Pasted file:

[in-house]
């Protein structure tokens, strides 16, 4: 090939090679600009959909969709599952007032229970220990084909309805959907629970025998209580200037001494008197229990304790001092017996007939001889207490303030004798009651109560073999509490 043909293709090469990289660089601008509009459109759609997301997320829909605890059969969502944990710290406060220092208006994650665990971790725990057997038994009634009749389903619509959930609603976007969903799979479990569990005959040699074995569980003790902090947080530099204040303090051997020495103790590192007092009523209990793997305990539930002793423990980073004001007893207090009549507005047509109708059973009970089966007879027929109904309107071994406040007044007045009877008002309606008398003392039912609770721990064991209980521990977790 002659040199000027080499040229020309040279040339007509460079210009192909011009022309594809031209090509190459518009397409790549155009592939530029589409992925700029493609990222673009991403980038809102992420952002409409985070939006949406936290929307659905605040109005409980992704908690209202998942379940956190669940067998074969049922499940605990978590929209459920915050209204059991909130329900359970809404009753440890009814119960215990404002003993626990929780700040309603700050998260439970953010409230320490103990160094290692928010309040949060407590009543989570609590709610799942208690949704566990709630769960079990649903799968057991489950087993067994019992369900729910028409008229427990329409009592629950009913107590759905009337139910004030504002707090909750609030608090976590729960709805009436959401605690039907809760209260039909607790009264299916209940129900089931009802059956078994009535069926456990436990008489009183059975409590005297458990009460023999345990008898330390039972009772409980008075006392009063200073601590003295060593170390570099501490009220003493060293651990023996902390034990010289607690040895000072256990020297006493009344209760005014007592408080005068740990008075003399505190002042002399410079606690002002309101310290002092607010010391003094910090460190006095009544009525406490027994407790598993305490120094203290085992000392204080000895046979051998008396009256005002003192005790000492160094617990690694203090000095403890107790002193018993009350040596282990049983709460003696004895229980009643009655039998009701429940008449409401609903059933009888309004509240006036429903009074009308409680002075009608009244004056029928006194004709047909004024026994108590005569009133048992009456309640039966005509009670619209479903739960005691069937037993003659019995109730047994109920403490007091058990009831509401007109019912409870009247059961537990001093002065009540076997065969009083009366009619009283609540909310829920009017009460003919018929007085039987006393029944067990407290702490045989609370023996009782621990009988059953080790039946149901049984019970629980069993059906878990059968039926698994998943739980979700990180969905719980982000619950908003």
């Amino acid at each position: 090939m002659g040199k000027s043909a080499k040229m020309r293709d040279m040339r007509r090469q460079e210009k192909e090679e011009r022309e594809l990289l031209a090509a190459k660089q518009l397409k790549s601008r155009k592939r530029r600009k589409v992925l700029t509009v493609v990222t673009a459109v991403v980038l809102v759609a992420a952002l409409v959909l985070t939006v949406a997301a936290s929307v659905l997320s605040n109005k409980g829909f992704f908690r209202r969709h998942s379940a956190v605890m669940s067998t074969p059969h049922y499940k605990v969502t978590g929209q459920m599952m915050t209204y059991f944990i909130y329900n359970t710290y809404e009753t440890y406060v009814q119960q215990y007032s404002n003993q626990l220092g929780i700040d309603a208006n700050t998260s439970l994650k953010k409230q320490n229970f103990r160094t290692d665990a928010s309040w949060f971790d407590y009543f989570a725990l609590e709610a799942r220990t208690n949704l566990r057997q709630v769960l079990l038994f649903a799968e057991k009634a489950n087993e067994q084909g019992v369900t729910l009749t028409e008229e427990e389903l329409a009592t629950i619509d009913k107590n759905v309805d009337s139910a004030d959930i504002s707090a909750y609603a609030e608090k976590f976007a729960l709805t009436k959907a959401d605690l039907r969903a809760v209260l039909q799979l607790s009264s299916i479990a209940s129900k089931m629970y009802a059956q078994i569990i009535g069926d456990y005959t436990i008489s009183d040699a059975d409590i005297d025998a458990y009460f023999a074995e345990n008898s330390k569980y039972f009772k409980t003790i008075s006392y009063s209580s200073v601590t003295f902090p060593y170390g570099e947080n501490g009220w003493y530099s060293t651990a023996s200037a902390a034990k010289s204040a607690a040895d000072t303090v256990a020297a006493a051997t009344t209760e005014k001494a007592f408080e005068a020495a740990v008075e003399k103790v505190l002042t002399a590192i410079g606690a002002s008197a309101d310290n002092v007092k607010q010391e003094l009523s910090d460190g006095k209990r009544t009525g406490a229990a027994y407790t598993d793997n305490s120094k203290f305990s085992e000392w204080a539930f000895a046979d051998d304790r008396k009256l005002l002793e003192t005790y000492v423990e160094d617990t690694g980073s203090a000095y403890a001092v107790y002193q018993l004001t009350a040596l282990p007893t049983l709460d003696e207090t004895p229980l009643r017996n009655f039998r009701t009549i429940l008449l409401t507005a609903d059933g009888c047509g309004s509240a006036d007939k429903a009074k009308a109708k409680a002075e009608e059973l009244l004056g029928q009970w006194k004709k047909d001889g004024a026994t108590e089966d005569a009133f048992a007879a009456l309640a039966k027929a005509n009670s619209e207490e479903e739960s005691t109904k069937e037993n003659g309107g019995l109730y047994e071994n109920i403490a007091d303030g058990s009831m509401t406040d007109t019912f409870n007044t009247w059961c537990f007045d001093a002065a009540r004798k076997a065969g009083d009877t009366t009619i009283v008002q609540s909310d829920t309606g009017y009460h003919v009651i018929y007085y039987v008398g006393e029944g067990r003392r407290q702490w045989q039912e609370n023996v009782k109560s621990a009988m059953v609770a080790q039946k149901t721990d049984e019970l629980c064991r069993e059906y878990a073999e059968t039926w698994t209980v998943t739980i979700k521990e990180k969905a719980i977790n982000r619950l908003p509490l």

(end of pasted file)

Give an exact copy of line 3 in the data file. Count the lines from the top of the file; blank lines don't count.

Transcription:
């Amino acid at each position: 090939m002659g040199k000027s043909a080499k040229m020309r293709d040279m040339r007509r090469q460079e210009k192909e090679e011009r022309e594809l990289l031209a090509a190459k660089q518009l397409k790549s601008r155009k592939r530029r600009k589409v992925l700029t509009v493609v990222t673009a459109v991403v980038l809102v759609a992420a952002l409409v959909l985070t939006v949406a997301a936290s929307v659905l997320s605040n109005k409980g829909f992704f908690r209202r969709h998942s379940a956190v605890m669940s067998t074969p059969h049922y499940k605990v969502t978590g929209q459920m599952m915050t209204y059991f944990i909130y329900n359970t710290y809404e009753t440890y406060v009814q119960q215990y007032s404002n003993q626990l220092g929780i700040d309603a208006n700050t998260s439970l994650k953010k409230q320490n229970f103990r160094t290692d665990a928010s309040w949060f971790d407590y009543f989570a725990l609590e709610a799942r220990t208690n949704l566990r057997q709630v769960l079990l038994f649903a799968e057991k009634a489950n087993e067994q084909g019992v369900t729910l009749t028409e008229e427990e389903l329409a009592t629950i619509d009913k107590n759905v309805d009337s139910a004030d959930i504002s707090a909750y609603a609030e608090k976590f976007a729960l709805t009436k959907a959401d605690l039907r969903a809760v209260l039909q799979l607790s009264s299916i479990a209940s129900k089931m629970y009802a059956q078994i569990i009535g069926d456990y005959t436990i008489s009183d040699a059975d409590i005297d025998a458990y009460f023999a074995e345990n008898s330390k569980y039972f009772k409980t003790i008075s006392y009063s209580s200073v601590t003295f902090p060593y170390g570099e947080n501490g009220w003493y530099s060293t651990a023996s200037a902390a034990k010289s204040a607690a040895d000072t303090v256990a020297a006493a051997t009344t209760e005014k001494a007592f408080e005068a020495a740990v008075e003399k103790v505190l002042t002399a590192i410079g606690a002002s008197a309101d310290n002092v007092k607010q010391e003094l009523s910090d460190g006095k209990r009544t009525g406490a229990a027994y407790t598993d793997n305490s120094k203290f305990s085992e000392w204080a539930f000895a046979d051998d304790r008396k009256l005002l002793e003192t005790y000492v423990e160094d617990t690694g980073s203090a000095y403890a001092v107790y002193q018993l004001t009350a040596l282990p007893t049983l709460d003696e207090t004895p229980l009643r017996n009655f039998r009701t009549i429940l008449l409401t507005a609903d059933g009888c047509g309004s509240a006036d007939k429903a009074k009308a109708k409680a002075e009608e059973l009244l004056g029928q009970w006194k004709k047909d001889g004024a026994t108590e089966d005569a009133f048992a007879a009456l309640a039966k027929a005509n009670s619209e207490e479903e739960s005691t109904k069937e037993n003659g309107g019995l109730y047994e071994n109920i403490a007091d303030g058990s009831m509401t406040d007109t019912f409870n007044t009247w059961c537990f007045d001093a002065a009540r004798k076997a065969g009083d009877t009366t009619i009283v008002q609540s909310d829920t309606g009017y009460h003919v009651i018929y007085y039987v008398g006393e029944g067990r003392r407290q702490w045989q039912e609370n023996v009782k109560s621990a009988m059953v609770a080790q039946k149901t721990d049984e019970l629980c064991r069993e059906y878990a073999e059968t039926w698994t209980v998943t739980i979700k521990e990180k969905a719980i977790n982000r619950l908003p509490l």